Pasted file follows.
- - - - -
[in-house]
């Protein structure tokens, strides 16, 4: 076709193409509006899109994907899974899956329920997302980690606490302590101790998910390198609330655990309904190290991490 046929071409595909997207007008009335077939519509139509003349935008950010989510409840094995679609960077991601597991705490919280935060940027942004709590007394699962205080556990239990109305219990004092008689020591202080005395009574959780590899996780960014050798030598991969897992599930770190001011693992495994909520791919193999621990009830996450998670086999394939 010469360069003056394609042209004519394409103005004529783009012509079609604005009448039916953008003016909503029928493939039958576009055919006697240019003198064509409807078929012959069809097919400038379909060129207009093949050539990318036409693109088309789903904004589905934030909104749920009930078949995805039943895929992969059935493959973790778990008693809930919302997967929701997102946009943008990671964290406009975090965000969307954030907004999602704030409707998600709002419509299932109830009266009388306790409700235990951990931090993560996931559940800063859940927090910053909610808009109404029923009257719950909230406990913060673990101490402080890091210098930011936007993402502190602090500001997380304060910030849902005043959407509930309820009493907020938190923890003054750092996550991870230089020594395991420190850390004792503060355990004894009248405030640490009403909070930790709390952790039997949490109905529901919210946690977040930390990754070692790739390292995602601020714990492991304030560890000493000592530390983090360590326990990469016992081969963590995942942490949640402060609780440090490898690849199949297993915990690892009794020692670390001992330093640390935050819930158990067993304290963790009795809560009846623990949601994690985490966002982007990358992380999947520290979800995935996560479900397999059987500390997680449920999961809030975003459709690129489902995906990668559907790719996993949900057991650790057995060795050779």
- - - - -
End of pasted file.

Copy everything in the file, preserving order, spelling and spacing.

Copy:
[in-house]
């Protein structure tokens, strides 16, 4: 076709193409509006899109994907899974899956329920997302980690606490302590101790998910390198609330655990309904190290991490 046929071409595909997207007008009335077939519509139509003349935008950010989510409840094995679609960077991601597991705490919280935060940027942004709590007394699962205080556990239990109305219990004092008689020591202080005395009574959780590899996780960014050798030598991969897992599930770190001011693992495994909520791919193999621990009830996450998670086999394939 010469360069003056394609042209004519394409103005004529783009012509079609604005009448039916953008003016909503029928493939039958576009055919006697240019003198064509409807078929012959069809097919400038379909060129207009093949050539990318036409693109088309789903904004589905934030909104749920009930078949995805039943895929992969059935493959973790778990008693809930919302997967929701997102946009943008990671964290406009975090965000969307954030907004999602704030409707998600709002419509299932109830009266009388306790409700235990951990931090993560996931559940800063859940927090910053909610808009109404029923009257719950909230406990913060673990101490402080890091210098930011936007993402502190602090500001997380304060910030849902005043959407509930309820009493907020938190923890003054750092996550991870230089020594395991420190850390004792503060355990004894009248405030640490009403909070930790709390952790039997949490109905529901919210946690977040930390990754070692790739390292995602601020714990492991304030560890000493000592530390983090360590326990990469016992081969963590995942942490949640402060609780440090490898690849199949297993915990690892009794020692670390001992330093640390935050819930158990067993304290963790009795809560009846623990949601994690985490966002982007990358992380999947520290979800995935996560479900397999059987500390997680449920999961809030975003459709690129489902995906990668559907790719996993949900057991650790057995060795050779």